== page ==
TB: I've moved from theatrical to minimal and now onto deconstructionist and monolithic. I used to love Art Nouveau and Deco decorative objects and designs. I tend now to be inspired by architectural forms like the Watercube from the Beijing Olympics, which inspired our Cloudbox Cumulus Sofa. Nature and the human body, and how people gather and engage with each other or with themselves is a constant, never-ending source of exploration.
ID: What qualities do you like to be present in your own residence?
TB: I need my place to be cozy and welcoming for me and for others. I try to maintain order, but it doesn't need to be flawless and perfect like a picture in a magazine. My place is dynamic and changing and an expression of who I am today, where I've traveled and what I bring back. I had some quirky notion a long time ago that when I put something down or left something out, it would be done in a somewhat artful or mindful manner so it always felt casually composed, not [messy] or cluttered. I'm only somewhat successful at that, but it's a decent aspiration. Aesthetics are for the visual sense. We take that into our bodies and it effects us. I try to live with that in mind.
ID: You boast a really impressive list of commercial clients. What is it about your works that speaks to discriminating companies like Nike and Conde Nast?
TB: Our products are typically for the home and when a corporation or commercial project seeks our things it is usually because they are wanting to add a human element or an element of comfort to a setting. I hope that they are looking for originality with a sense of familiarity—something understandable yet not cliché or expected. Maybe they just want an original "Ted Boerner" to add to their corporate collection to go next to their Picassos and their Eameses!
ID: What's your process for keeping quality control when you produce a custom-made piece on a larger scale?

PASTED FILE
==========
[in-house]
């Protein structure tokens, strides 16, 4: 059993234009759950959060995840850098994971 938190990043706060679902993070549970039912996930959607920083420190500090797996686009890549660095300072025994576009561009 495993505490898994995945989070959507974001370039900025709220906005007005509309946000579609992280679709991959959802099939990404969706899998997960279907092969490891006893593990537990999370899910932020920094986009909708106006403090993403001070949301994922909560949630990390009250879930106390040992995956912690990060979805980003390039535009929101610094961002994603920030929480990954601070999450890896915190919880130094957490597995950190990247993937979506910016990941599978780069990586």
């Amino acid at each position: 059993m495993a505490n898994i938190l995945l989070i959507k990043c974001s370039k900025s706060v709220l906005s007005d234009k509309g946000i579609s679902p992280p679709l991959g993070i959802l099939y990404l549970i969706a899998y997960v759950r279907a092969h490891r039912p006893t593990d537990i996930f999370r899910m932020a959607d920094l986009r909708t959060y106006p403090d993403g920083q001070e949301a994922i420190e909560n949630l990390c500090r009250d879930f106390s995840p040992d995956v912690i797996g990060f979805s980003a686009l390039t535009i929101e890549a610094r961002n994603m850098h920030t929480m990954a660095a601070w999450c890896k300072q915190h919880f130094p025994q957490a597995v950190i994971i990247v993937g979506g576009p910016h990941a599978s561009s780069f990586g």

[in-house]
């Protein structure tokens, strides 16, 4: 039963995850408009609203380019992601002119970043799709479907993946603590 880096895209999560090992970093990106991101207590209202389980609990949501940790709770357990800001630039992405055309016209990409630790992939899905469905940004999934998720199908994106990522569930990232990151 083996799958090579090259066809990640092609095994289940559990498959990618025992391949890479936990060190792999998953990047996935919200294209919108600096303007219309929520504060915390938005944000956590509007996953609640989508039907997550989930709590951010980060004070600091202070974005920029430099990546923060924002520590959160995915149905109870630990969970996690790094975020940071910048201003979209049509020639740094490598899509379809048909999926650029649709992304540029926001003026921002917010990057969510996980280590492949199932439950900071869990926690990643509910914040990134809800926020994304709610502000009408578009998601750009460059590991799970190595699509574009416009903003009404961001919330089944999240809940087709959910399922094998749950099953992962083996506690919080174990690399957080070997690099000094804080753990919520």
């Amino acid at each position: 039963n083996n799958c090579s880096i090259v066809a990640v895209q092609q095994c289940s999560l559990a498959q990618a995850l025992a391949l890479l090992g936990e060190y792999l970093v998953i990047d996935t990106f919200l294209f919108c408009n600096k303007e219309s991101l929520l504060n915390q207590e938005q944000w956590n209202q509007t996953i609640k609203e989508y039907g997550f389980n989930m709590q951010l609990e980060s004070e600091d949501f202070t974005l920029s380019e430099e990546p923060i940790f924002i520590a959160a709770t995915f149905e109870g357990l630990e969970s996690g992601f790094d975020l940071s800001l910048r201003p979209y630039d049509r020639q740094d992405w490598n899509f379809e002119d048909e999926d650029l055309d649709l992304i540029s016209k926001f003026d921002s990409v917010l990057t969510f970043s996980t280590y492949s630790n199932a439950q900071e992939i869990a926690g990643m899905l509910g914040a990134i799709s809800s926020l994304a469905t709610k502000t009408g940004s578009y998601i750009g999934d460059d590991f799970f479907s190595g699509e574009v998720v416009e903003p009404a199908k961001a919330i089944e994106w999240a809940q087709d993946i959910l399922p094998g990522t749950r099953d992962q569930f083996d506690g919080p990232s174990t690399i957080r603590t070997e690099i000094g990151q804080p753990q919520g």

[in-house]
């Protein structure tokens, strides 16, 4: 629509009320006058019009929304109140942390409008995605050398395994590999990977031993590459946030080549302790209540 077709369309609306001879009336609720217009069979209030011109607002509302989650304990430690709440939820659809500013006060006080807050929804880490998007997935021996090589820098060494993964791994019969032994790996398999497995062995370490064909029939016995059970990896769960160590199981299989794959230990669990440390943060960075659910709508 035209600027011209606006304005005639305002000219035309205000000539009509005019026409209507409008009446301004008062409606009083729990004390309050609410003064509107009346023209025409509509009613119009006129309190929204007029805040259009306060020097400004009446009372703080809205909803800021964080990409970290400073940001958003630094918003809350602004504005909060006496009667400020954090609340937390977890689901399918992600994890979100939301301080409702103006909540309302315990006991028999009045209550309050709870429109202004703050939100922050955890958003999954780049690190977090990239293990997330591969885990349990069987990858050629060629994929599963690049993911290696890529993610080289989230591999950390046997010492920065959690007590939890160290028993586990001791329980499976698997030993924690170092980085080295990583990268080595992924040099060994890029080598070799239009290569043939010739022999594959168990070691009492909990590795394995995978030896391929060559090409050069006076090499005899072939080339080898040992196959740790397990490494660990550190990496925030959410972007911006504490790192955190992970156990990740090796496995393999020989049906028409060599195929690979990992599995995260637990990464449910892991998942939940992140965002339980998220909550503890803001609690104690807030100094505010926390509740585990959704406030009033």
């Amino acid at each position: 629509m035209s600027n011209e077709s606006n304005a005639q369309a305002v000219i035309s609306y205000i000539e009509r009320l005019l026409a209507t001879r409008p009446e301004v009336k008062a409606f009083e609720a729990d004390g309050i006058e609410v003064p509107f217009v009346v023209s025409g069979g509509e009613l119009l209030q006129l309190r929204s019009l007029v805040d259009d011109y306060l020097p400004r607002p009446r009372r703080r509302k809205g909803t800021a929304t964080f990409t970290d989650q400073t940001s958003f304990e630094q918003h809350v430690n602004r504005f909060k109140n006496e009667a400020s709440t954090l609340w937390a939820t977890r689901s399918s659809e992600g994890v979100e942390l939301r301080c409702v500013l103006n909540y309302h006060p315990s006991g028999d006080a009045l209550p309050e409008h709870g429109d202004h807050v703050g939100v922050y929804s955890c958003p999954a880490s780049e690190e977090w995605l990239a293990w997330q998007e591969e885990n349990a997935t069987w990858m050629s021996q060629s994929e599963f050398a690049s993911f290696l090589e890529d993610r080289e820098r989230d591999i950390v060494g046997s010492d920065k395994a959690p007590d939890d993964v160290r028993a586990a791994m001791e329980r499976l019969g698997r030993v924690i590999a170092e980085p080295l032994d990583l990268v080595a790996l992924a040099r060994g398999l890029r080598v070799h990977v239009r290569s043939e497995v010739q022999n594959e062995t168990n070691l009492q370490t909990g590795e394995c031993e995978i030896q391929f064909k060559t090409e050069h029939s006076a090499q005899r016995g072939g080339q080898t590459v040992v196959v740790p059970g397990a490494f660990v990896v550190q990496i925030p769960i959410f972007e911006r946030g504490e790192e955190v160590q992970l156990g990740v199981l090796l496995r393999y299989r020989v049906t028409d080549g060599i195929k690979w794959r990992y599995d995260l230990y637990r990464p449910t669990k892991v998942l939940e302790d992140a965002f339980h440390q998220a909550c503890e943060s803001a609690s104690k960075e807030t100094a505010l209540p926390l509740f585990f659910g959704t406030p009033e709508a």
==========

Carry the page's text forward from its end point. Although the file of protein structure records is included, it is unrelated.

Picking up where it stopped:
TB: I have to see the final product, especially if it is in larger quantity, to make sure mistakes don't get replicated. Being a part of the whole process from the very beginning is essential. The design process isn't over until the piece is delivered, and sometimes beyond that. I work very closely with shops that I've developed relationships with and there's a lot of trust and a willingness to get it right. It's a constant plate-spinning kind of act to keep all the plates spinning and operating in sync. Once in a while, a plate falls and... crash! That's the human part. Our job is to rebound and take care of whatever happens.
ID: What are the most exciting projects on your plate these days?
TB: New products for Ted Boerner, Inc are always exciting and excruciating. We're working a little in metal and glass and all the variations that those materials offer. I'm working on small table top and accessories for a company that produces pieces made of recycled paper with craft villages in Vietnam. The challenge is to elevate that material into desirable, artful objects that go beyond "craftsy." The great thing is these pieces are small, and pretty much unbreakable! We'll see how that goes. Doing something I have no experience doing is always fun. I'm up for more of that.